Kalinske had rescued Barbie from commercial doom when he worked at Mattel, and knew he needed a big gun to start the fight. Visiting SEGA of Japan, he had learned of a new game around a hedgehog named Sonic, a character that could work as a mascot, in the same way Mario worked for Nintendo. Could this Sonic be the face of the new SEGA, an icon capable of selling SEGA's new 16-bit console, the SEGA Genesis/Mega Drive?

Initially, no. As detailed in the Sonic the Hedgehog art and design book, the Japanese designers had drummed up a typical manga character, with soft and rounded features, and with large eyes and head. They also came up with a backstory that, in Kalinske's eyes, only made sense when you were Japanese, to put it mildly: Sonic was the leader of a rock band, who was on a quest to save his girlfriend, Madonna—at that point in time the number one female musician in the world.

Greg Wray's Sonic design featured "shark-fins" for quills, more pointy and expressive than the ones adorning the Japanese and European Sonic designs. Other differences include Sonic's glance (more mischievous), and more shadows on his body overall, to give him a slightly less adorable sheen. Read more in our Sonic the Hedgehog Art and Design book.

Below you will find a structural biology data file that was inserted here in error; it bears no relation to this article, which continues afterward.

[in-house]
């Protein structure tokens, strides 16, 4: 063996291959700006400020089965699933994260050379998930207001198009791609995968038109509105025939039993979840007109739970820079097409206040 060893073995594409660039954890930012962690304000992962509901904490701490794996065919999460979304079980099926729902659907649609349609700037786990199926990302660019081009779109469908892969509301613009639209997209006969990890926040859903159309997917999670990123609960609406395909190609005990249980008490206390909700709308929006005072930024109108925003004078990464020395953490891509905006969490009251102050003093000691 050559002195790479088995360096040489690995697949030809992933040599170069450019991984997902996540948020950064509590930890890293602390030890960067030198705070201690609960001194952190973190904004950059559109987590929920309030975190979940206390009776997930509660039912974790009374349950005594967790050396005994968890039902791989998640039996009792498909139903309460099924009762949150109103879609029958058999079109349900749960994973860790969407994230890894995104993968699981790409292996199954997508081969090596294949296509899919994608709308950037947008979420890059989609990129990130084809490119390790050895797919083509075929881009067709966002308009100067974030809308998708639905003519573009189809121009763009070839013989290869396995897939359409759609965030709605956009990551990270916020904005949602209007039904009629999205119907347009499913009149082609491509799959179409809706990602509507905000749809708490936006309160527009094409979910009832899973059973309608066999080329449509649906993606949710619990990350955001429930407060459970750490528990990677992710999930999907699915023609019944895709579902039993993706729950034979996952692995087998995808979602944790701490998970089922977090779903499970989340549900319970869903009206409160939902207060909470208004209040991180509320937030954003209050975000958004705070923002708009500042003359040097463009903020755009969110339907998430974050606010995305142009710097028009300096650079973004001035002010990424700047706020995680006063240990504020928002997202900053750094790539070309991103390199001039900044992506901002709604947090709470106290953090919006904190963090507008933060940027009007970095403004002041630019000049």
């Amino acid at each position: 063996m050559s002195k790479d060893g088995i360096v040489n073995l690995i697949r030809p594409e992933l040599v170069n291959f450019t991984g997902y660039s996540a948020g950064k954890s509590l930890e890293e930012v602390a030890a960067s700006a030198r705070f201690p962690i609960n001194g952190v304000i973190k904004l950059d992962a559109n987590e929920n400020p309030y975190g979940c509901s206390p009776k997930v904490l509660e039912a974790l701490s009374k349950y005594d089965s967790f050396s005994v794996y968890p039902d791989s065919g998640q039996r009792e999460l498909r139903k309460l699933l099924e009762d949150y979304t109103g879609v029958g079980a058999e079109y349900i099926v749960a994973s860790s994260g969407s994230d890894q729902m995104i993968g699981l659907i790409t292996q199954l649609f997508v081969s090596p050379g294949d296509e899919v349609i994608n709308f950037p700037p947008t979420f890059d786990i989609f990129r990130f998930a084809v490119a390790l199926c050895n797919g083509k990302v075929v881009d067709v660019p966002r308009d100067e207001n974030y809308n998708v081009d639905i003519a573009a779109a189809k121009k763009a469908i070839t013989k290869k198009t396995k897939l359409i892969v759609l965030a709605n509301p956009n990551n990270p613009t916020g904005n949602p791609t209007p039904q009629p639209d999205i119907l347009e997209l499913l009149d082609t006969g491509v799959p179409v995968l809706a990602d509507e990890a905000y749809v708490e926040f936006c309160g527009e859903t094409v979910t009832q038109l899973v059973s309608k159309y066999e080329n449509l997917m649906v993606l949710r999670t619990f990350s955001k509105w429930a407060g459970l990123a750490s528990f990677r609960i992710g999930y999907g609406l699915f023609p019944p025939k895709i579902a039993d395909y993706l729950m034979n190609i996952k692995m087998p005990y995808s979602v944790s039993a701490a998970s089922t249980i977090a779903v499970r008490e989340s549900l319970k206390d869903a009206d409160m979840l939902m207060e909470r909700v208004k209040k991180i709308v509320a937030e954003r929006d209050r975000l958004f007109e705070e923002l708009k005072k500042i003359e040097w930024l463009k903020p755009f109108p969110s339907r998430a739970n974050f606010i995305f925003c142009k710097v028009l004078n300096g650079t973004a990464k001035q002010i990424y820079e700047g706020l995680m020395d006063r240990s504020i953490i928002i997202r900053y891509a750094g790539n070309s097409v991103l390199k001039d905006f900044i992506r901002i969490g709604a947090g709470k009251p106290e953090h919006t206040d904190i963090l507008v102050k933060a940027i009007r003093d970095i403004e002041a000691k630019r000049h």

The story would never float with US audiences, Kalinske knew, and the fiercely emancipated Madonna would never agree to be the damsel-in-distress face of the game, so he ordered his marketing team to come up with a new backstory, and engaged artist Greg Wray to spice up the cover design for the US version of the first Sonic the Hedgehog game.

Wray was known as a top illustrator, working for Disney and Warner on their iconic character designs, and he tweaked Sonic to Kalinske's satisfaction: a design that was more angular and edgy than the Sonic on the Japanese and European editions of the same game. Sonic's quills were sharper, his pose less friendly, his blue skin a shade darker and the look on his face more mischievous. Kalinske had his weapon, igniting a marketing war with Nintendo that would define a generation of games and gamers.

5. The Designers Republic WipeOut box art

After working with Roger Dean in the eighties, Psygnosis engaged another prolific designer in the nineties. The Designers Republic (TDR) was a design studio from Sheffield (UK) based around founder Ian Anderson, who made a name for himself designing flyers and sleeve art for local bands before he exploded onto the larger design world and worked for brands like Coca-Cola.

The Psygnosis title TDR got to work on was WipeOut (1995), one of the games that would be responsible for the success of the first PlayStation console (launched in 1994). The game, all about speeding through futuristic cityscapes, needed a distinct visual style that communicated the game content, and also the idea you held PlayStation's future of gaming in your hands—superb graphics, fast rendering, and more action than you could handle.